Laurel Hill State Park: Old Growth Hemlocks and Mountain Streams Highlight Hike

The downstream view of Laurel Hill Creek from the bridge.

The downstream view of Laurel Hill Creek from the bridge.

The summer of Covid 2020 had been boring, but productive. Even though there weren’t many fun events and activities to attend, it went by especially fast. I spent it getting caught up on many things and moving forward on a few new projects. I had wanted to have a few deep woods hikes, but just couldn’t make it happen.

Then I saw that the weather for the Wednesday after Labor Day was going to be sunny with a high near ninety degrees. “That’s my day,” I exclaimed to myself. Now where to go? Several friends had gone to Laurel Hill State Park this summer for some hiking and swimming. I saw some posted pictures of one family’s outing to the beach at the park’s lake, which looked very inviting.

I had hiked at Laurel Hill State Park years ago with my Boy Scout troop. I don’t remember much from that outing besides scrambling up rocks on the side of a ridge and also seeing a snake sunning itself on the rocks.

I looked at the Pennsylvania DCNR (Department of Conservation and Natural Resources) website for Laurel Hill State Park. I perused their trail list. They had several interesting hikes including Lake and Ridge trails. I then found Hemlock Trail. It was marked as more difficult, “Narrow at times and running along steep banks at places…with a stand of old growth eastern hemlock trees along the banks of Laurel Hill Creek.” It had me at old growth hemlocks and Laurel Hill Creek. 

On that Wednesday I headed out via the PA Turnpike to the Donegal exit and then on to Laurel Hill State Park. Upon arrival I checked out the Laurel Hill Lake area and its wide sandy beach. There were a few late-season stragglers sunning themselves and enjoying the water while two kayakers paddled in the distance. On the way to Hemlock Trail I stopped to explore a babbling brook near the roadside. It was small, but made a nice gurgling sound.

I parked near the Hemlock Trail trailhead next to a small bridge and Laurel Hill Creek. I saw steps descending to the creek across the road and went to investigate. It was a very picturesque spot with the creek flowing down to a bend and disappearing behind the trees and flora. There was even a creekside picnic table. What an idyllic spot for a picnic. 

I went back up to the road and retrieved my hip pack from my Jeep. The pack is chock full of all the basic necessities for a hike and possible survival in the woods. After all, I was a Boy Scout and their motto is “Be Prepared.”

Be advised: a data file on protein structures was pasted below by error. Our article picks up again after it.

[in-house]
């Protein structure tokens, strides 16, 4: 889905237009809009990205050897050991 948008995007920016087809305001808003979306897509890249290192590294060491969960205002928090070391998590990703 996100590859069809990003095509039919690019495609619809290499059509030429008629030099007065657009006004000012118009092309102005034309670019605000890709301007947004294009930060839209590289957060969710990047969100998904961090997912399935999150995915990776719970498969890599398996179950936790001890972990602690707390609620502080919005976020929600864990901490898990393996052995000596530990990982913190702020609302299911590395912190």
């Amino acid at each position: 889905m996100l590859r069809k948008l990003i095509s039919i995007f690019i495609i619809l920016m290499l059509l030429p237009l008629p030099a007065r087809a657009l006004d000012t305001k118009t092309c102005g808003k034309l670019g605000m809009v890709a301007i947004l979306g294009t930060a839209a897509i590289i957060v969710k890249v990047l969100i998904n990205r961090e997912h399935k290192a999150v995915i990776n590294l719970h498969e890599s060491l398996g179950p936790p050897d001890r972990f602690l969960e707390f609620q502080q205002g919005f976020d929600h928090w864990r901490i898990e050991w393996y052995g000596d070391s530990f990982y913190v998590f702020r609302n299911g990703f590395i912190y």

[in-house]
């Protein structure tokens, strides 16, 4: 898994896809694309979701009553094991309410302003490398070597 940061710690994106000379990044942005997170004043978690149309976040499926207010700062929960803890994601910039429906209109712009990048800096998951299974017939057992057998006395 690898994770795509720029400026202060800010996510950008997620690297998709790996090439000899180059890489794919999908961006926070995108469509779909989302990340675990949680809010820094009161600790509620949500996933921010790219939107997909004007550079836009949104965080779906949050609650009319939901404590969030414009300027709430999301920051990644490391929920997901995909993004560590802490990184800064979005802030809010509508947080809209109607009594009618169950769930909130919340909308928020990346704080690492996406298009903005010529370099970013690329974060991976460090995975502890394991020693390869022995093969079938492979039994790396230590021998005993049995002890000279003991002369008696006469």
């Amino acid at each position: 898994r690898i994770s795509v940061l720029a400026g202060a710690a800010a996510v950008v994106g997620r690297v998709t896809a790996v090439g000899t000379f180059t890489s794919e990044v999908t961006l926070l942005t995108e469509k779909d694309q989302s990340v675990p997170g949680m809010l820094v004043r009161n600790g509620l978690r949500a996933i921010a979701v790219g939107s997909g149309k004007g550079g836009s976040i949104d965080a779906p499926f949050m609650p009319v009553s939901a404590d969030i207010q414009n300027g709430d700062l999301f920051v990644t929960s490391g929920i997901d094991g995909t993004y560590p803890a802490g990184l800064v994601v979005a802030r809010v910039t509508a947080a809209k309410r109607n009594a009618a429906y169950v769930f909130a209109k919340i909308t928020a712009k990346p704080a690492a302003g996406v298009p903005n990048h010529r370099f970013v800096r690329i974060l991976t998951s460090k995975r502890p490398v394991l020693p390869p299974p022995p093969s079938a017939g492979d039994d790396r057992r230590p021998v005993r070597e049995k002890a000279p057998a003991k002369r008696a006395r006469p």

At this point the trail closely follows Laurel Hill Creek.

Part of the trail closely follows Laurel Hill Creek.

Hemlock Trail is not an especially long trail, and most of them at Laurel Hill are not. This one is 1.2 miles. You enter the woods and the trail ascends up the ridge. After crossing two very small mountain streams there is a fork in the trail. The left fork ascends steeply further up the ridge; the right fork is more level and is closer to Laurel Hill Creek. I always like to get the steeper part of the hike done whenever possible. If just looking for a shorter scenic hike take the right fork and come back the same way.

The steep climb up the ridge is aided by rough-cut steps. Once on top of the ridge the trail levels off and one can relax a little and take in the beauty of the forest. Tall trees, ferns, rhododendron, and moss-covered rocks are all aspects of the sylvan scenery. 

After about a half mile the trail starts to descend. At the bottom a sign states, “Entering Hemlock Natural Area.“ The old growth eastern hemlocks stand tall (over 100 feet) in all their beauty and majesty. After entering the grove there is a sign explaining that the eastern hemlock is Pennsylvania’s state tree and that these trees are important to migrating birds and other wildlife. Many of the hemlocks date back to Revolutionary War times. It’s remarkable that this stand of trees exists, as the area was heavily logged in the late 1800s and early 1900s. 

As the trail continues through the hemlocks it gets closer to Laurel Hill Creek, running parallel to it. The sound of the water cascading over the rocks in certain spots is a soothing tonic for the ears and soul. Water bugs dart along the surface of quiet parts of the creek. Rainbow, brown, and brook trout, both wild and stocked, inhabit the waters of Laurel Hill Creek and hide among its rocks and vegetation. Special fishing restrictions are posted at this creek so check them out before making a fishing trip.

My hike was not an especially long one, but it was restorative. Laurel Hill State Park is an easy getaway to the Laurel Mountains and offers many activities. For more information on what the park offers, visit the Laurel Hill State Park website. And let’s all do our part to preserve and protect our state’s and country’s wild spaces.



Story and photos by Rick Handler, Entertainment Central’s executive producer.

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